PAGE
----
What’s Been Normalized? Nothing Good or Positive

What’s Been Normalized? Nothing Good or Positive by Charles Hugh Smith for Of Two Minds

What’s been normalized are policies and cultural norms that seek to enrich and protect the few at the expense of the many.

When the initially extraordinary fades into the unremarkable background of everyday life, we say it’s been normalized. Put another way, we quickly habituateto new conditions, and rationalize our ready acceptance of what was previously unacceptable.

Technology offers many examples of extraordinary advances quickly becoming normalized as we habituate to new devices and behaviors, but my focus today is on policies and cultural norms that were radical departures from accepted norms at their introduction but which are now accepted as “normal.”

This normalization of extreme policies conceals the often equally extreme unintended consequences of the new policies and norms.

Let’s start with two examples which have unleashed unintended consequences that have completely distorted markets: allowing pharmaceutical companies to advertise directly to “consumers” and allowing corporations to buy back their own shares. Each of these activities had been banned for self-evident reasons, yet were allowed in the neoliberal rush to deregulate industries without regard for the long-term consequences.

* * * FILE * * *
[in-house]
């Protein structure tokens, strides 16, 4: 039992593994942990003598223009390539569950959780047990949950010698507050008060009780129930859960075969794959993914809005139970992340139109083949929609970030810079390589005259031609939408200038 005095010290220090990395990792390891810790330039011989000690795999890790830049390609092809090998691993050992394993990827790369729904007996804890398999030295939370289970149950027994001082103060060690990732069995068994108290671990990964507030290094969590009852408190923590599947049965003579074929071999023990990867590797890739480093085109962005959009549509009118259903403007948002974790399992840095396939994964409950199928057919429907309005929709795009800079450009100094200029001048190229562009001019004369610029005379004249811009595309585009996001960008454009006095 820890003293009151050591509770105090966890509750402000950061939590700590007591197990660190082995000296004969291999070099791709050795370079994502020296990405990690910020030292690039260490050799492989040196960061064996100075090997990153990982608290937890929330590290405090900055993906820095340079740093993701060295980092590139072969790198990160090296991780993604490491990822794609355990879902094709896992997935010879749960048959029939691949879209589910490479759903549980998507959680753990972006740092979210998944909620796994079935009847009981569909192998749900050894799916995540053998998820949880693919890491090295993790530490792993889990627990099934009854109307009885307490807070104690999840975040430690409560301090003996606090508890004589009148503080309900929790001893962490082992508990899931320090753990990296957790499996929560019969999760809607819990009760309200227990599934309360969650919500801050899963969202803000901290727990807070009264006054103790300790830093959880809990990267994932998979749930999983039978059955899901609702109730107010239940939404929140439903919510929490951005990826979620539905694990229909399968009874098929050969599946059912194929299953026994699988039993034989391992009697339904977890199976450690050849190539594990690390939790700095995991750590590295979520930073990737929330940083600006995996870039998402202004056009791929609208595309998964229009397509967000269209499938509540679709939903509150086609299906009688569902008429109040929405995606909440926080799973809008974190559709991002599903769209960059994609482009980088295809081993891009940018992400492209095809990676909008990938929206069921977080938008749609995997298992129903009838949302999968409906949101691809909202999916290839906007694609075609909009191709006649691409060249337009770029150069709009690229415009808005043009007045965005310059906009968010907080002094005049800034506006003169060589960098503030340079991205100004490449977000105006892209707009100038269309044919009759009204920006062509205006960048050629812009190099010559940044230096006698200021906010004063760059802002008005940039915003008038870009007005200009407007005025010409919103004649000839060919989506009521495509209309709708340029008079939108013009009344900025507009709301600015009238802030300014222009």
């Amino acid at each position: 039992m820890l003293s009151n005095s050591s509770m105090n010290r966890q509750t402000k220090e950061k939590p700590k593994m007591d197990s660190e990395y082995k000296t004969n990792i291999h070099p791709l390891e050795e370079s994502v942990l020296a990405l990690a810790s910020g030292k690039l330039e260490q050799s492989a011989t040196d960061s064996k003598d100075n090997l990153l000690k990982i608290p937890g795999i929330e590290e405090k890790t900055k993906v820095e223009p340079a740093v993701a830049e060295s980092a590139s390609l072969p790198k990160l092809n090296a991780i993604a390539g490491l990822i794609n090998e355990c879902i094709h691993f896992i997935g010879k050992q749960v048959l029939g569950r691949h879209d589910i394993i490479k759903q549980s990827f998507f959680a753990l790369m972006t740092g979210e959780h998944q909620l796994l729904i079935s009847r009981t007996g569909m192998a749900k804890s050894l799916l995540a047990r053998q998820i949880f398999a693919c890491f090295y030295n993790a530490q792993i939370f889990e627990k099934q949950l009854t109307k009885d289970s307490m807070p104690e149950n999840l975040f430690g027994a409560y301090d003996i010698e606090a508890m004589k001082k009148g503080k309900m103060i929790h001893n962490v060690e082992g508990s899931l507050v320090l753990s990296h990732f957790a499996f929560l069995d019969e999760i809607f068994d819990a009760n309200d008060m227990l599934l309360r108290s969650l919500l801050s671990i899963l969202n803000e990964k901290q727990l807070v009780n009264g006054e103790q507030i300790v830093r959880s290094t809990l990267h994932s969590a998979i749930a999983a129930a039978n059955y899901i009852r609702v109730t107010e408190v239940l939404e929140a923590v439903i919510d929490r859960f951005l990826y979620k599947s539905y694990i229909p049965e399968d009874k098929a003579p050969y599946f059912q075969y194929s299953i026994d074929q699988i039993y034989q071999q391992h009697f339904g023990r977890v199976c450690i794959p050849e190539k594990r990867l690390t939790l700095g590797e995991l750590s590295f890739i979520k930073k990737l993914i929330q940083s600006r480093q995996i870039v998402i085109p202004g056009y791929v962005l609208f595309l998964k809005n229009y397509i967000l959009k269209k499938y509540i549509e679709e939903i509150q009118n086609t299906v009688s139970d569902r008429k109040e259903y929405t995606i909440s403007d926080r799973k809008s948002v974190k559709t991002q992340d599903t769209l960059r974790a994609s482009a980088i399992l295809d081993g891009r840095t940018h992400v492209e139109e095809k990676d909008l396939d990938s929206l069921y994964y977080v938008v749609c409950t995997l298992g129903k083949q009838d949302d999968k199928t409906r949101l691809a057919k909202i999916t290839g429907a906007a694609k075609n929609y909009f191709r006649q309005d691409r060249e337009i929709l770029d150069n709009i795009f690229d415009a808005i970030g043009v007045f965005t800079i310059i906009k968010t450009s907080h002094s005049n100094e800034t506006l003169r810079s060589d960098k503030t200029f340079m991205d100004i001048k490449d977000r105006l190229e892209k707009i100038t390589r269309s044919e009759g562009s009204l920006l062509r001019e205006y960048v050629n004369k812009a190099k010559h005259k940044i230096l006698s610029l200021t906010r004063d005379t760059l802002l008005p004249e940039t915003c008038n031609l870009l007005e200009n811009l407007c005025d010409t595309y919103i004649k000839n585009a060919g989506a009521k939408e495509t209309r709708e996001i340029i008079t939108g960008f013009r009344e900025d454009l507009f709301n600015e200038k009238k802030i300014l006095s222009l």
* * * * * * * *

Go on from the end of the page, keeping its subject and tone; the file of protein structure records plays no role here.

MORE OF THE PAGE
Now Big Pharma dominates advertising in late-night TV and various print publications, directing “consumers” to “ask their doctor about”…. The ads all feature a comical parody of disclosure, with a fast-talking voice talent listing all the horrific side-effects as quickly as possible in the hopes “consumers” won’t hear the real-world consequences of the oh-so-pricey med being promoted.

I’ve long mocked this Big Pharma profiteering via my parody ads for imaginary meds such as Delusionol:

Meanwhile, enabling corporations to buy their own stocks has incentivized borrowing billions to buy back shares, boosting the earnings per share even as sales and profits stagnated. This trick pushed shares prices higher, enriching managers and major owners.

Rather than invest in risky new products, corporate managers have enriched themselves by blowing billions on stock buybacks, distorting valuations while creating fabulous wealth for themselves and major shareholders while crippling the company with debt. (For an example, consider GE.)

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